After months of work on plumbing, lighting, constructing and painting, the medical center created inside a shipping container by students at the is ready to be shipped off to Uganda.
The project was done through the home improvement class, and in connection with Homes of Living Hope, which converts recycled shipping containers into livable and functional structures for needy communities.
"This is a better way of instruction," said Leonard Herman, supervisor for business and industrial technology at the high school. "The bonus is it helps someone."
These containers are turned into clinics, shelters and educational facilities, then put together into quads once they are sent over to Uganda.
In the program's first year at the high school, the about 100 students involved created a medical center, and Herman said they are hoping to move to creating one, or even two, containers to send to Uganda each year.
And with the first project complete, it will be collected by Atlantic Container Line, which donated the container, Friday, and prepared for shipment to Uganda.
Last weekend, students and staff spent about four hours packing medical materials securely into the container, along with books, gardening tools, bicycles and other sporting goods.
"These are things to change their lives," Herman said of the wheelbarrows, shovels, rakes, toys and other materials to be shipped to Uganda inside the center.
All of the materials being sent, Herman said, were donated by members of the community and businesses, including the and several girl scout troops.
"No school district funds were spent on this project, aside from what is always given to the program," he said.
And with one center complete, Herman said, they are looking toward next year's project.
Herman said Atlantic Container Line has already agreed to donate another container, and Valeant Pharmaceuticals, which gave money toward the project this past year, has agreed to donate again.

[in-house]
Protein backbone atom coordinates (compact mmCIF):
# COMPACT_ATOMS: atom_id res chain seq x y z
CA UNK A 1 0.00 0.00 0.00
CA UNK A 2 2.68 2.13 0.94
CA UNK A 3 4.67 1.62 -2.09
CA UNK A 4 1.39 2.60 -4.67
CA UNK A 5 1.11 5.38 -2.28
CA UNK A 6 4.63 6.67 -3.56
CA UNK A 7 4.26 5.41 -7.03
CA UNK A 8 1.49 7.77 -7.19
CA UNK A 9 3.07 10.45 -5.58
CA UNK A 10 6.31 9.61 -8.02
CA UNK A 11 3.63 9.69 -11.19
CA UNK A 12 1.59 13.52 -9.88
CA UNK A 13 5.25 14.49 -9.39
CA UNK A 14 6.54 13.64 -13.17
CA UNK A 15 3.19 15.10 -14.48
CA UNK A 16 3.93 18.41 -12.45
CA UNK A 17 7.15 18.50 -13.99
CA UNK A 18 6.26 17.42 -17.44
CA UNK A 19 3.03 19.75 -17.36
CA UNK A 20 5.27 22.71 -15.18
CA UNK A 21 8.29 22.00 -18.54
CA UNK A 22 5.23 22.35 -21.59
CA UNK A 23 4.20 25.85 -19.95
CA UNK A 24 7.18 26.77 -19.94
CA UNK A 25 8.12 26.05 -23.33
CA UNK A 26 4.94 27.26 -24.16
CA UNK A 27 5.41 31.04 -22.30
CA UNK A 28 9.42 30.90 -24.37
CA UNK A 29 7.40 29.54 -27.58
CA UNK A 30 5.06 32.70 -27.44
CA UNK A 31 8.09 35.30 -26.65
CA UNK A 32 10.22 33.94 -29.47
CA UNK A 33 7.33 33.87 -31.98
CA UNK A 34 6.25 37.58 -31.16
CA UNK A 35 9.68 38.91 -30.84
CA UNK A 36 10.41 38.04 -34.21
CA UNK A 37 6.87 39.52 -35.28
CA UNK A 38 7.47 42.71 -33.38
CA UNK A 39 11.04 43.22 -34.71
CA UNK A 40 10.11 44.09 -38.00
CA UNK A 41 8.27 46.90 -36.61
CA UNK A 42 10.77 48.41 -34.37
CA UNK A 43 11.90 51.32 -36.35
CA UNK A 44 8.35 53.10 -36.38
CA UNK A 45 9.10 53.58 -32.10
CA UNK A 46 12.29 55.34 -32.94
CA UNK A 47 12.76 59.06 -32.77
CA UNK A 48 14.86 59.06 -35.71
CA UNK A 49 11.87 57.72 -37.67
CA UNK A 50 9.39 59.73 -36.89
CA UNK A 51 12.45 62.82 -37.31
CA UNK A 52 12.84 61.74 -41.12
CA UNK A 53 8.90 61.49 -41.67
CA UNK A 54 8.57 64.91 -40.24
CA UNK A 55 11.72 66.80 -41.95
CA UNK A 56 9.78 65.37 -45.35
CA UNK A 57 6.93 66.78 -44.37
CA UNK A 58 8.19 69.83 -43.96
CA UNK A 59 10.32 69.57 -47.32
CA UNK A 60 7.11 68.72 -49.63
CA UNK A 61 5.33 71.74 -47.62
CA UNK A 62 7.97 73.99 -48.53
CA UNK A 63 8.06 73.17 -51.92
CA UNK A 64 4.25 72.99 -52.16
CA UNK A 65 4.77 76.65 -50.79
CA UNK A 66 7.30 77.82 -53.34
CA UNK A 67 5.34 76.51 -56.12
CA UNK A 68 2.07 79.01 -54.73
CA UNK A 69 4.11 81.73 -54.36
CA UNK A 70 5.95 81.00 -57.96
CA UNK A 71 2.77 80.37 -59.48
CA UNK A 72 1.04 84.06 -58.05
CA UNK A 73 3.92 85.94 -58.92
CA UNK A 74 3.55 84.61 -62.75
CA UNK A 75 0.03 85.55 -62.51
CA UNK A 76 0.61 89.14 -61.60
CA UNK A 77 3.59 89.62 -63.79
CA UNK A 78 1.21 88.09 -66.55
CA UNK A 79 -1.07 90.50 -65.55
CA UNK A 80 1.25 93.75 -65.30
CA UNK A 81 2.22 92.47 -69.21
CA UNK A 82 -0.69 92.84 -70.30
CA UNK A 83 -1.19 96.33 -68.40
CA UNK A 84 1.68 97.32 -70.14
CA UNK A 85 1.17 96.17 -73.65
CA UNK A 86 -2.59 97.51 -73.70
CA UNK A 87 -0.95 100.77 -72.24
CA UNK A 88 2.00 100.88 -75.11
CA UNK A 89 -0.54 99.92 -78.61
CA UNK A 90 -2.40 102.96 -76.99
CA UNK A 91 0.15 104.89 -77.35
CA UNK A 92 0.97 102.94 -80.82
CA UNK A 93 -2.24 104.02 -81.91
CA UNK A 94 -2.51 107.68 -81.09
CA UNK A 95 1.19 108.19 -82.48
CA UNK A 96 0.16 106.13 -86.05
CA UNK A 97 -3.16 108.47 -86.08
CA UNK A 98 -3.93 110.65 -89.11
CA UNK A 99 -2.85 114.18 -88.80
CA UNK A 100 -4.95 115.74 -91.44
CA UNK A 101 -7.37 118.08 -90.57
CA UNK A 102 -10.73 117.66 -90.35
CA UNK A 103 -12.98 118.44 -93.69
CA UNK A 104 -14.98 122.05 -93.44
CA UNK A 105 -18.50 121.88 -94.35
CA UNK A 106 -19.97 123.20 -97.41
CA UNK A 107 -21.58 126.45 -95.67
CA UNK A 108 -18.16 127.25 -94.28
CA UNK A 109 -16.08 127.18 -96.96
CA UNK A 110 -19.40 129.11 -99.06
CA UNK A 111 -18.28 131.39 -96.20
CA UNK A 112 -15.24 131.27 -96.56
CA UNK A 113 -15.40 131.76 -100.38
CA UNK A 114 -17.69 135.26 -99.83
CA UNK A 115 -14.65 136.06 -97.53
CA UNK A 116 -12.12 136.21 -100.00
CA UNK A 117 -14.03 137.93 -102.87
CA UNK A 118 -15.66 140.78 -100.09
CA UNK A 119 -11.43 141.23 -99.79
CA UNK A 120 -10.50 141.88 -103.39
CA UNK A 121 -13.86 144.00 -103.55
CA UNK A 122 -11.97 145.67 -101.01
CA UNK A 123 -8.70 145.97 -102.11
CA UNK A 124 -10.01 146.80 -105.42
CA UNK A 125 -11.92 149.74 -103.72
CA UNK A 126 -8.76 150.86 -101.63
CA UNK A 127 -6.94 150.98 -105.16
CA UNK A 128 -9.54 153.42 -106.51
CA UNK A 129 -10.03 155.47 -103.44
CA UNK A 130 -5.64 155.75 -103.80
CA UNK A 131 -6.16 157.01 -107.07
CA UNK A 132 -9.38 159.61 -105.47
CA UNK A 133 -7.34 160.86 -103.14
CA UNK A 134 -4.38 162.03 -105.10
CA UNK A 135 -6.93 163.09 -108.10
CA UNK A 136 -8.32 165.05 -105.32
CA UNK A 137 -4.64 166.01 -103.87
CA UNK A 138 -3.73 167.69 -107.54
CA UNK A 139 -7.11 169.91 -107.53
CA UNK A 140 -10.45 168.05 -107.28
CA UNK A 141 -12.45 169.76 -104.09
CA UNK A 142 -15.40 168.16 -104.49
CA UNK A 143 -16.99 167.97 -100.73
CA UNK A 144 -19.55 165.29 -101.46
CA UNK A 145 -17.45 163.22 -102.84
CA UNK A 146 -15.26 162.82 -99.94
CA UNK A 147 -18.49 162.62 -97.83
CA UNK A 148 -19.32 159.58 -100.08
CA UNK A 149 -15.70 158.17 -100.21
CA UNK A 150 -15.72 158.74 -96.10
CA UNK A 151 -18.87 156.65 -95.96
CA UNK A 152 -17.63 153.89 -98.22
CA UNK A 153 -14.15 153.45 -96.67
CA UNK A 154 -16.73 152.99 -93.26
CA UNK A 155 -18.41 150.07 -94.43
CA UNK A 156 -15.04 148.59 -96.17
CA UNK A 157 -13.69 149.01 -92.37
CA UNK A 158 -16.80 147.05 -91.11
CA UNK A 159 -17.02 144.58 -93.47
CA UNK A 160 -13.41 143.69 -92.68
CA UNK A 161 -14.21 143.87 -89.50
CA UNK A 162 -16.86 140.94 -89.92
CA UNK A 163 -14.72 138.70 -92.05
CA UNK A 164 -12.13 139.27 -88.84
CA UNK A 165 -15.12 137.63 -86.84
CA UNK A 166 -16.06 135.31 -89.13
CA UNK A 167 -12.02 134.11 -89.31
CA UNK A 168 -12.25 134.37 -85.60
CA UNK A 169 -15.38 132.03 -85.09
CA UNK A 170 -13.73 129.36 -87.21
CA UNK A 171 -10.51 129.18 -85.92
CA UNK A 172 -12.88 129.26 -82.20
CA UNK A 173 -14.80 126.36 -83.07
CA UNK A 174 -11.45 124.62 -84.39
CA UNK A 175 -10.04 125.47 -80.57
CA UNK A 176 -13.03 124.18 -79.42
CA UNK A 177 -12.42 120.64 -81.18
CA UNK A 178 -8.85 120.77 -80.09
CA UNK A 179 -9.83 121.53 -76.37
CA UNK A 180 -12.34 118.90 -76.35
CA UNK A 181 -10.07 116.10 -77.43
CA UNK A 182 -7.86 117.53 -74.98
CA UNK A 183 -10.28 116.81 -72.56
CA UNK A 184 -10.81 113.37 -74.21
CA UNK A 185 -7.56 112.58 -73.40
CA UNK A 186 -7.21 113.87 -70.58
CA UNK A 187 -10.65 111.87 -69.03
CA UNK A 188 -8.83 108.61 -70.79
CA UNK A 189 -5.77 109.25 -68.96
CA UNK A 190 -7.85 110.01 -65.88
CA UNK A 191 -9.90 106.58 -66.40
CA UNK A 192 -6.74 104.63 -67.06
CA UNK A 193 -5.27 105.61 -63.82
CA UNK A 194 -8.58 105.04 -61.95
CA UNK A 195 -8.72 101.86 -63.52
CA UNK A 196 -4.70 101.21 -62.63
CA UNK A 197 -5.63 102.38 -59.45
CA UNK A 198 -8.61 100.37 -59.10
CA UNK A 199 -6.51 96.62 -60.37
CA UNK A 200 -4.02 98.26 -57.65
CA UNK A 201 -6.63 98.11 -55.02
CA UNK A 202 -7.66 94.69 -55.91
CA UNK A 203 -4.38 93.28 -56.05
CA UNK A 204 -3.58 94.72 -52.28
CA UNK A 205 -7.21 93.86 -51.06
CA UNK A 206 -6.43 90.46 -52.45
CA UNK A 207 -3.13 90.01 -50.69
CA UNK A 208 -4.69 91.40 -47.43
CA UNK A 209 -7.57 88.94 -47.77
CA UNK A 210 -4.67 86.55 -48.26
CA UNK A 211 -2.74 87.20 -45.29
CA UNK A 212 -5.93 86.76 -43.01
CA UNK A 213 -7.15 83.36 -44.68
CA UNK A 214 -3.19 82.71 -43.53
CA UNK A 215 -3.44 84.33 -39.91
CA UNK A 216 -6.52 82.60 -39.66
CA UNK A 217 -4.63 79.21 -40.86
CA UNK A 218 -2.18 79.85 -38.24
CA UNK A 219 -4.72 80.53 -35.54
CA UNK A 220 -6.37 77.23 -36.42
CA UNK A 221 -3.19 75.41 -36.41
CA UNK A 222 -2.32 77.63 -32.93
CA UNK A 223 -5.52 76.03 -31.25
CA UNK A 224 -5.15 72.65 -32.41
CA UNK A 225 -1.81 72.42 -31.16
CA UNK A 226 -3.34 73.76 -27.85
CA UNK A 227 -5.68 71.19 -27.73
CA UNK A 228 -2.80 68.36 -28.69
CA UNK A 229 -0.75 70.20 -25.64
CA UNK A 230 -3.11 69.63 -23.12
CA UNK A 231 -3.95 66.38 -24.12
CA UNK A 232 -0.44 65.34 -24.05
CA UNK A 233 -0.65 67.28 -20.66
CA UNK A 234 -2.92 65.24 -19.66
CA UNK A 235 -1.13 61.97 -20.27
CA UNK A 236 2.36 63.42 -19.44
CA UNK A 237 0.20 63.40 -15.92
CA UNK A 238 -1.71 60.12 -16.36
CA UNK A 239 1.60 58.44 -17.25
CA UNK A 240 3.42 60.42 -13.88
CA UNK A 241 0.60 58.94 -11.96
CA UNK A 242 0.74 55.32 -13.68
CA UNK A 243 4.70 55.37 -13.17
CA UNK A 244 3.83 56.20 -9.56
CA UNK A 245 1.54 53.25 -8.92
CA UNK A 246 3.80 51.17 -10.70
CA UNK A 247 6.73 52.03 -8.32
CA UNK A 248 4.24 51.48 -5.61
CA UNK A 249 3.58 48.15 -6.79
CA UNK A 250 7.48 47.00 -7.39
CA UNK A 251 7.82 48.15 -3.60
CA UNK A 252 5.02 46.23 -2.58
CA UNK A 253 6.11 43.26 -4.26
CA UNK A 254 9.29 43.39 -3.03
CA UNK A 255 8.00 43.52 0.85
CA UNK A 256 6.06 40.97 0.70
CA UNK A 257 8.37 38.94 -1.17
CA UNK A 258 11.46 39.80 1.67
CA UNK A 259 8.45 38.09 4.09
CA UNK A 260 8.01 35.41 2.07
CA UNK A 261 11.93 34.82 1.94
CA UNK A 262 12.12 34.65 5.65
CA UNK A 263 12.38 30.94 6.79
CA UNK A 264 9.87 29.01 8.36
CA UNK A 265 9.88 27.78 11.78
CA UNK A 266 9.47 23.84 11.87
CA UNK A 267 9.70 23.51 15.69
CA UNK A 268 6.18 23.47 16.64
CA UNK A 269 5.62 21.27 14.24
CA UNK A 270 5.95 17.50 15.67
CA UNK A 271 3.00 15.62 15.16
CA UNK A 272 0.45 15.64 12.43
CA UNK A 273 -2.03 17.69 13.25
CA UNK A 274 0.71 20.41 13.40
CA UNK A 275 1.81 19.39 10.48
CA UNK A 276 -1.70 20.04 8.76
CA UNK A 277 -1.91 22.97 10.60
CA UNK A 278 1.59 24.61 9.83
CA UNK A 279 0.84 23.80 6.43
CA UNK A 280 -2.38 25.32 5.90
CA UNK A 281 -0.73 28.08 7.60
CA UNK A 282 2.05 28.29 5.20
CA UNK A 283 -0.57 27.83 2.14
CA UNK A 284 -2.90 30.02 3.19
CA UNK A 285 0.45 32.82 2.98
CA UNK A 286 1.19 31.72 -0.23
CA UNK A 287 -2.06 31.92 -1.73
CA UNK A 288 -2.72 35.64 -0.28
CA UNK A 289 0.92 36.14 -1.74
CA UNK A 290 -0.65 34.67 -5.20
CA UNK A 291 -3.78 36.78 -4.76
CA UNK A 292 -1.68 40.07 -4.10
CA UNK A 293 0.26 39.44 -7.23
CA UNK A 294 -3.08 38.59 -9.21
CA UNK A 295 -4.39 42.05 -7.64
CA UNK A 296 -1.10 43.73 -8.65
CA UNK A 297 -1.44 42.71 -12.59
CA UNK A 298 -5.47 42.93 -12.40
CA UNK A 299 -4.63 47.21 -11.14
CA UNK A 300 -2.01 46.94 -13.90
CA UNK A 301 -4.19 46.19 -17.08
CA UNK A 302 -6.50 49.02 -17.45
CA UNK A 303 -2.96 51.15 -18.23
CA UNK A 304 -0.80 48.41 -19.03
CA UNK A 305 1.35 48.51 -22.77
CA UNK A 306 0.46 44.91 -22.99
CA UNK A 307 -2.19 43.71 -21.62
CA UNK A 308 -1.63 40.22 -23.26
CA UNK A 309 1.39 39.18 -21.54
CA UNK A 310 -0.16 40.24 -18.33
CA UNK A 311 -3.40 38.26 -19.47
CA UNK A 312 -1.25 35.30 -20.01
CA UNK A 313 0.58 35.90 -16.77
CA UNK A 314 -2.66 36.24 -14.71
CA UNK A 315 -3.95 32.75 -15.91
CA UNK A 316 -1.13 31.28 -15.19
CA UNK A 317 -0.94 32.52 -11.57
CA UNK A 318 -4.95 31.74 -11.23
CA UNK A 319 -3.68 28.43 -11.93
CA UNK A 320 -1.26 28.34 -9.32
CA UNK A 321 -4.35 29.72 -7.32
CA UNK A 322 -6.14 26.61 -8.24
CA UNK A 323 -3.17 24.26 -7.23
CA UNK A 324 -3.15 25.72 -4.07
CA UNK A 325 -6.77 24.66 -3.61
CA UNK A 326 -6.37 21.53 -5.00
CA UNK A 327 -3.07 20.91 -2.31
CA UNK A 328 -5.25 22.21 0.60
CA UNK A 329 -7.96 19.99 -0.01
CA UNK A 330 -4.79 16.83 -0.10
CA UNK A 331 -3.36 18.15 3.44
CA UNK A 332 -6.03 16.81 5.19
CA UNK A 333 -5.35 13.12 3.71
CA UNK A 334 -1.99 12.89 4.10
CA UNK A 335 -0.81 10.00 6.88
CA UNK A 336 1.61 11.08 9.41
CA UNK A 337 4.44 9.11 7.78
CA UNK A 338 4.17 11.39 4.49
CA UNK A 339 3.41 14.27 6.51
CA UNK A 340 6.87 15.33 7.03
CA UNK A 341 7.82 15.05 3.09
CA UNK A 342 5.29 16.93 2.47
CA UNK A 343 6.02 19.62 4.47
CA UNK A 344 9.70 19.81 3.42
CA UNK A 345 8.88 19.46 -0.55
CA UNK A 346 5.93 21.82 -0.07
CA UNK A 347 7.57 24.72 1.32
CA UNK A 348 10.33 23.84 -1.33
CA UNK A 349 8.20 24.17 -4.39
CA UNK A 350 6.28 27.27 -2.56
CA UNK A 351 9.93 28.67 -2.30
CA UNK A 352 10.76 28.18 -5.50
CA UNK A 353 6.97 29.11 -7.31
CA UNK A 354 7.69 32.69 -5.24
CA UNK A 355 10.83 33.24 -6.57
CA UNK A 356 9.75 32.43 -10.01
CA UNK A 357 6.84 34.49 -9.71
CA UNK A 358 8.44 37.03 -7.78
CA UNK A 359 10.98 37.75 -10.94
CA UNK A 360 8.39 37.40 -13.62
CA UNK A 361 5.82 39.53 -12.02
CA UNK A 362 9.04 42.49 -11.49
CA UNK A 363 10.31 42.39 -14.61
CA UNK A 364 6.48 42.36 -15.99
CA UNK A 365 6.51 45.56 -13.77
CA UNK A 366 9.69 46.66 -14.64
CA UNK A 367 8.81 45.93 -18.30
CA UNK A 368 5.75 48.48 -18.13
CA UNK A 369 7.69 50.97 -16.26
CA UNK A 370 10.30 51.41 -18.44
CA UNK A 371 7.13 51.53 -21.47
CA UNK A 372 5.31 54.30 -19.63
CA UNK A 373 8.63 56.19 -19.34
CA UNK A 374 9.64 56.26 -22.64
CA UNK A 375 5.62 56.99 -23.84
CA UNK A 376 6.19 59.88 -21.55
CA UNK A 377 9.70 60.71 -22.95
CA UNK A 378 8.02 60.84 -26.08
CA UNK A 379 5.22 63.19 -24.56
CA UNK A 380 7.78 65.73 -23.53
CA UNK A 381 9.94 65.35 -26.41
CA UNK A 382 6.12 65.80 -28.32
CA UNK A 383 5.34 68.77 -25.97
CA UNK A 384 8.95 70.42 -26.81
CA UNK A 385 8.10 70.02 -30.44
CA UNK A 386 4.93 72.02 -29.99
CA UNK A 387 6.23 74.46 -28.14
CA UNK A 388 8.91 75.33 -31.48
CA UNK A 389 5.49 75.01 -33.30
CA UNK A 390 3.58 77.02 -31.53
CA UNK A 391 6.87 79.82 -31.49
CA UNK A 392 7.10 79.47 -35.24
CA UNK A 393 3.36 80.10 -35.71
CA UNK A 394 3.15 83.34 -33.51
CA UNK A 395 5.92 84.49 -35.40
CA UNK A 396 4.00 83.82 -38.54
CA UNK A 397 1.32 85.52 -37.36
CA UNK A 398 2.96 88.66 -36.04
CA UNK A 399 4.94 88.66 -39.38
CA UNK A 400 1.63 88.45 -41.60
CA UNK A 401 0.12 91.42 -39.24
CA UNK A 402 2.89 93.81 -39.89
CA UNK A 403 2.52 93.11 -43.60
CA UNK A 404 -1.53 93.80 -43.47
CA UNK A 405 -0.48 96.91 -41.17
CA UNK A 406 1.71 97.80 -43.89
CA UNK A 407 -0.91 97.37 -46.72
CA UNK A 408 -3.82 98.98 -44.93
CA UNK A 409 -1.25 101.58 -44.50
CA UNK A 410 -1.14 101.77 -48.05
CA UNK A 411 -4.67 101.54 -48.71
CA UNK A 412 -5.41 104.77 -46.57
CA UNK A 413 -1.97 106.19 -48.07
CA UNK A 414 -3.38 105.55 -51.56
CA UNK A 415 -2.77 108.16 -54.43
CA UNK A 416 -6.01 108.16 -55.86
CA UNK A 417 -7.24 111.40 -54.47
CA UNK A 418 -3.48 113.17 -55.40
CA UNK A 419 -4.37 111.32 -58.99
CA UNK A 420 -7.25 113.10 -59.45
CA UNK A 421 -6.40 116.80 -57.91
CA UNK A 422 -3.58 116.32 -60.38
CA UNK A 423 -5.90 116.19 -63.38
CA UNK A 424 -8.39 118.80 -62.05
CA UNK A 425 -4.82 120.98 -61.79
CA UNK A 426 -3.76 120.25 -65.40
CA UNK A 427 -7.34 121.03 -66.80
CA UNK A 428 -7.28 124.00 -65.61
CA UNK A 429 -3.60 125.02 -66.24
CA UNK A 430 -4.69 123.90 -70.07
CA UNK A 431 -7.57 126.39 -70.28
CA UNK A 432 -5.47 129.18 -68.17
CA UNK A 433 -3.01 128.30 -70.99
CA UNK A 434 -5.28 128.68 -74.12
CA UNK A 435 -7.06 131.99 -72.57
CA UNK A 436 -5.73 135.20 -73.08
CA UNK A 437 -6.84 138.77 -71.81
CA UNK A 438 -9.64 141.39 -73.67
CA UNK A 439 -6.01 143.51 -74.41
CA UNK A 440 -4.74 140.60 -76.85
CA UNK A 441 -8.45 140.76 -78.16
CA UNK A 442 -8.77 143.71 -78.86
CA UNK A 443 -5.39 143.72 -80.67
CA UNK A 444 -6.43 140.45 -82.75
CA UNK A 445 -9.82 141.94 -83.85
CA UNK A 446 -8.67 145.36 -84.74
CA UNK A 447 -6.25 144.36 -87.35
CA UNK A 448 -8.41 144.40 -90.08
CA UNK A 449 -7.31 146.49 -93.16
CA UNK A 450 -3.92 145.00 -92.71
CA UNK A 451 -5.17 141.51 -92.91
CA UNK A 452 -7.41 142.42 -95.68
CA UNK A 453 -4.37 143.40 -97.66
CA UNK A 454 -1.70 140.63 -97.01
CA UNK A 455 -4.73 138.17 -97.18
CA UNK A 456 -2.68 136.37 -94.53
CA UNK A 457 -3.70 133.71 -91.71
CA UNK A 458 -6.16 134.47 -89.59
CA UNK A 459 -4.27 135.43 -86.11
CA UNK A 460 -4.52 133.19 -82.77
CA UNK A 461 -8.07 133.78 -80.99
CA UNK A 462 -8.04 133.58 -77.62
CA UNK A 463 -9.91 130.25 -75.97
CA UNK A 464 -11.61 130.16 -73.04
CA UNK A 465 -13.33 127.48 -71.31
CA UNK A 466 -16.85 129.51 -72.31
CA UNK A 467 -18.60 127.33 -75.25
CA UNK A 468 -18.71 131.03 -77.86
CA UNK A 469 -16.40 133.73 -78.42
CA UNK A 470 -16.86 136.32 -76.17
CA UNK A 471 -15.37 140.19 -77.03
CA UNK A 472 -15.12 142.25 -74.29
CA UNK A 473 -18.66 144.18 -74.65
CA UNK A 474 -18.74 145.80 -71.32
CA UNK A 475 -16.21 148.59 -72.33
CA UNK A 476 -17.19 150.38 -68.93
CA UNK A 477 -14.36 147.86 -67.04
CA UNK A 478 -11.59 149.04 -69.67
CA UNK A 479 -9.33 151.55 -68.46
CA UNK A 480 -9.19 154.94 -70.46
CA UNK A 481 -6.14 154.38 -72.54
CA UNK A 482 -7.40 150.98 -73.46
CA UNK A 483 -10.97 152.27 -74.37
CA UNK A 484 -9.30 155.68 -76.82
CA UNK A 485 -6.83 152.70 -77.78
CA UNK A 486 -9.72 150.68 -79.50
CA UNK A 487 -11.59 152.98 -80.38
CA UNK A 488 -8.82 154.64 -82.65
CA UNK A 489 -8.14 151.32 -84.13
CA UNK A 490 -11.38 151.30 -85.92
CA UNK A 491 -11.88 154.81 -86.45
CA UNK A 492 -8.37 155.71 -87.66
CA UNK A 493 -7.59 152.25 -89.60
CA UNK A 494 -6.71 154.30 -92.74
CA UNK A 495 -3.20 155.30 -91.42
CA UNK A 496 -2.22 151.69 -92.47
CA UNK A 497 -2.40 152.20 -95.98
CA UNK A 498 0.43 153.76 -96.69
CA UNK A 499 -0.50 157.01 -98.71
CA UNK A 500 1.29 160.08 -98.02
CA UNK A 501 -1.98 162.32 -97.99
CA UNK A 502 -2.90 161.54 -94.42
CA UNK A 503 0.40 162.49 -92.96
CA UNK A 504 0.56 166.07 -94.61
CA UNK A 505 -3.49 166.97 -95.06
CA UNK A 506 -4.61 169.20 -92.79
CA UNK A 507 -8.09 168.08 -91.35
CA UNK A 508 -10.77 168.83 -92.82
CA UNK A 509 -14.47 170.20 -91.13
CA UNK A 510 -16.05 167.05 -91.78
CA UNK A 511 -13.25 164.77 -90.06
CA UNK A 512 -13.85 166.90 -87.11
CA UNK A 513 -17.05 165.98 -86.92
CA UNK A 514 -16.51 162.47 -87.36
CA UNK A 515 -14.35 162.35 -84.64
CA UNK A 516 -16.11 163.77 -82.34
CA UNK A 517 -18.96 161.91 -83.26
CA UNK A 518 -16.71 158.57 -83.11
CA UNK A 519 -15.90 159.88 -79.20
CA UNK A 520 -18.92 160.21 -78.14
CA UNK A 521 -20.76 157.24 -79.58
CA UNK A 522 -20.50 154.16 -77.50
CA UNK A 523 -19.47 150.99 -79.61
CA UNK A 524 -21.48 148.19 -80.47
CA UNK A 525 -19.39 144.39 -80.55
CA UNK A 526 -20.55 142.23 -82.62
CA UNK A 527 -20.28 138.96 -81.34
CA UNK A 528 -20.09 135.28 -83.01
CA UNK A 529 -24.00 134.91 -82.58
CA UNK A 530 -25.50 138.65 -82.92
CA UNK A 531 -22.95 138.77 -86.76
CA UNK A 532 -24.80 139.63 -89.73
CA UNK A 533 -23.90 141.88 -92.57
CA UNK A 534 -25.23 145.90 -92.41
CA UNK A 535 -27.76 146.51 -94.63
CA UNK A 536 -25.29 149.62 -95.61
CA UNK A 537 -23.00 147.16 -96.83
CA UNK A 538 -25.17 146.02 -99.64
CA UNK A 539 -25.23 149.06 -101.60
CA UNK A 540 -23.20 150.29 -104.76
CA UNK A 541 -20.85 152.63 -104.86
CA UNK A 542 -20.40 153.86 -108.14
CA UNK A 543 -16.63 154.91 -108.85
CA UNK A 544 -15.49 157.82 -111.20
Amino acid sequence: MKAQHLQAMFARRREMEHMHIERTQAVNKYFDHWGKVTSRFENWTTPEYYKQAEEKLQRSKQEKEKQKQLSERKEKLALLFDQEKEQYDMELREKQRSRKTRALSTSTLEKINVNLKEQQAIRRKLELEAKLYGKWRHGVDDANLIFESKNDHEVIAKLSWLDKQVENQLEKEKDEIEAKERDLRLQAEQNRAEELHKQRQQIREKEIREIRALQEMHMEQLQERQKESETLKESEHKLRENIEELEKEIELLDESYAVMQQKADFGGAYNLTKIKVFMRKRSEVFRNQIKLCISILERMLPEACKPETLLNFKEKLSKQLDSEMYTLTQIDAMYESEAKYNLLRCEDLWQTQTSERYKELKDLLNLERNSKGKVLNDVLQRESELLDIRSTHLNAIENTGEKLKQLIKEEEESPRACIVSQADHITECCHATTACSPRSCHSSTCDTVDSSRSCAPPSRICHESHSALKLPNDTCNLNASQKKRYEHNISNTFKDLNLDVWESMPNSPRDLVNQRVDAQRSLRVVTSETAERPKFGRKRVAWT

This coming year, Herman said, they are going to put together a birthing center, with supplies already donated by a local doctor.
"A birthing center is what they need now," he said. "So many children die in Uganda in the birthing process."
Herman said they are hoping to create a nursery and recovery area in the container, plus windows with screens to keep the mosquitos away from the newborns.
"This way they have a better chance of survival," he said.
The extent of what they create will depend on the donations, Herman said, and they are hoping to see support similar to what they had this year, with local businesses and families donating items, and other members of the school district donating time to design a mural and help put everything together.
Meanwhile, the new students coming into the home improvement classes will take on the building of the center itself, complete with plumbing, electricity and all other needs.
"We are looking to do solar panels in the future, and be totally self-contained," Herman said. "I think the kids coming in are excited, and there will be all brand new kids because there is only one level of this class."
And the extent of the work done will depend on the assistance from others.
"It all depends on our resources," Herman said. "It's amazing, and as soon as people hear about the project, they want to get involved."
For more information, visit the program's website through the high school.